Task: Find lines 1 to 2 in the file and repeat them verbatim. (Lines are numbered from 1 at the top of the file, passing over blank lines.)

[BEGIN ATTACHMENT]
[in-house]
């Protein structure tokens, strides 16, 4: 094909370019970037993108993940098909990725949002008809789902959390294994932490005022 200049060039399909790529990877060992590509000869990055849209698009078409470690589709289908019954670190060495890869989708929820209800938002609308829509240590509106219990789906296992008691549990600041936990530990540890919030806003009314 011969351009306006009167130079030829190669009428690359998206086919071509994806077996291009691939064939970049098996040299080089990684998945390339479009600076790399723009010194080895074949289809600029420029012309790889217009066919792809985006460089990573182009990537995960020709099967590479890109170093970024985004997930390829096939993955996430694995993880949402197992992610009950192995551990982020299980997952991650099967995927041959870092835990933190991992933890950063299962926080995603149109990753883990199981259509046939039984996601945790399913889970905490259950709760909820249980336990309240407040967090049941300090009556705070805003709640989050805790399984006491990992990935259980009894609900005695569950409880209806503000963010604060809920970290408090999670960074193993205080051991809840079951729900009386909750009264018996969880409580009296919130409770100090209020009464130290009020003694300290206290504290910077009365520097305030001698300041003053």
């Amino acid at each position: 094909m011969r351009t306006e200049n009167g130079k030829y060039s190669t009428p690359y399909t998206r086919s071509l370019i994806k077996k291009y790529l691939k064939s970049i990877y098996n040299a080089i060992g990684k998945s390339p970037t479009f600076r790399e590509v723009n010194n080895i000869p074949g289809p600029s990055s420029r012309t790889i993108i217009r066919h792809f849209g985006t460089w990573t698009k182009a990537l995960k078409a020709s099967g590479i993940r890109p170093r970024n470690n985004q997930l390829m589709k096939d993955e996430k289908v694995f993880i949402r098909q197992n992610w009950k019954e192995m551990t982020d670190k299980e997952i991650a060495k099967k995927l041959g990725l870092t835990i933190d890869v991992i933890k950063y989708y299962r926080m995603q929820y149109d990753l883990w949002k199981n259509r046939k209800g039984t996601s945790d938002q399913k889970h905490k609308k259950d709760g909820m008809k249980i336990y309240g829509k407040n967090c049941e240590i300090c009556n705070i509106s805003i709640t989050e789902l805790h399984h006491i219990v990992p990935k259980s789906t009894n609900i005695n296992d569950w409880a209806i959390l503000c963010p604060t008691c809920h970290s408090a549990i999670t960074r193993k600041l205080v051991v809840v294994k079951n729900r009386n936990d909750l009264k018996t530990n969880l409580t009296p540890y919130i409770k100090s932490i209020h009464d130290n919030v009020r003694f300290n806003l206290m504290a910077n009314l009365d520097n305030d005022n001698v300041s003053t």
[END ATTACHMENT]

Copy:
[in-house]
């Protein structure tokens, strides 16, 4: 094909370019970037993108993940098909990725949002008809789902959390294994932490005022 200049060039399909790529990877060992590509000869990055849209698009078409470690589709289908019954670190060495890869989708929820209800938002609308829509240590509106219990789906296992008691549990600041936990530990540890919030806003009314 011969351009306006009167130079030829190669009428690359998206086919071509994806077996291009691939064939970049098996040299080089990684998945390339479009600076790399723009010194080895074949289809600029420029012309790889217009066919792809985006460089990573182009990537995960020709099967590479890109170093970024985004997930390829096939993955996430694995993880949402197992992610009950192995551990982020299980997952991650099967995927041959870092835990933190991992933890950063299962926080995603149109990753883990199981259509046939039984996601945790399913889970905490259950709760909820249980336990309240407040967090049941300090009556705070805003709640989050805790399984006491990992990935259980009894609900005695569950409880209806503000963010604060809920970290408090999670960074193993205080051991809840079951729900009386909750009264018996969880409580009296919130409770100090209020009464130290009020003694300290206290504290910077009365520097305030001698300041003053």